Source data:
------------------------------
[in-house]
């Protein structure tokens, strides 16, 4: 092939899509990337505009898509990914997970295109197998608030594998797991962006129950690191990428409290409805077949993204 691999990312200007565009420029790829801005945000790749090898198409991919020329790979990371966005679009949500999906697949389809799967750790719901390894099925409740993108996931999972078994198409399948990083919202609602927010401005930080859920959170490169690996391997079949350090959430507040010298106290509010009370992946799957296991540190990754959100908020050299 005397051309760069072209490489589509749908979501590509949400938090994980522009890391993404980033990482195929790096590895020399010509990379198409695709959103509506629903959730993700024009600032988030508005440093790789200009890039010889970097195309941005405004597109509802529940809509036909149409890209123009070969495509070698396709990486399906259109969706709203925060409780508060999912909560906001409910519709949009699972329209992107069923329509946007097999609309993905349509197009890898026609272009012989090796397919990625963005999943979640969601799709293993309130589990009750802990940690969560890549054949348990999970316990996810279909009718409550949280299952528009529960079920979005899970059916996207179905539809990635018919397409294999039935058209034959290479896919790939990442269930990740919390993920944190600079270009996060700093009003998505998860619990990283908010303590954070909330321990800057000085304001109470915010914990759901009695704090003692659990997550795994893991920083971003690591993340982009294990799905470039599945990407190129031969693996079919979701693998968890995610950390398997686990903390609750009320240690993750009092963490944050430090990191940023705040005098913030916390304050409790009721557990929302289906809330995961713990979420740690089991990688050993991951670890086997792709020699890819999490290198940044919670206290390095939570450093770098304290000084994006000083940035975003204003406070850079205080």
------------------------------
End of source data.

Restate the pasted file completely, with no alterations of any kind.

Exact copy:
[in-house]
């Protein structure tokens, strides 16, 4: 092939899509990337505009898509990914997970295109197998608030594998797991962006129950690191990428409290409805077949993204 691999990312200007565009420029790829801005945000790749090898198409991919020329790979990371966005679009949500999906697949389809799967750790719901390894099925409740993108996931999972078994198409399948990083919202609602927010401005930080859920959170490169690996391997079949350090959430507040010298106290509010009370992946799957296991540190990754959100908020050299 005397051309760069072209490489589509749908979501590509949400938090994980522009890391993404980033990482195929790096590895020399010509990379198409695709959103509506629903959730993700024009600032988030508005440093790789200009890039010889970097195309941005405004597109509802529940809509036909149409890209123009070969495509070698396709990486399906259109969706709203925060409780508060999912909560906001409910519709949009699972329209992107069923329509946007097999609309993905349509197009890898026609272009012989090796397919990625963005999943979640969601799709293993309130589990009750802990940690969560890549054949348990999970316990996810279909009718409550949280299952528009529960079920979005899970059916996207179905539809990635018919397409294999039935058209034959290479896919790939990442269930990740919390993920944190600079270009996060700093009003998505998860619990990283908010303590954070909330321990800057000085304001109470915010914990759901009695704090003692659990997550795994893991920083971003690591993340982009294990799905470039599945990407190129031969693996079919979701693998968890995610950390398997686990903390609750009320240690993750009092963490944050430090990191940023705040005098913030916390304050409790009721557990929302289906809330995961713990979420740690089991990688050993991951670890086997792709020699890819999490290198940044919670206290390095939570450093770098304290000084994006000083940035975003204003406070850079205080």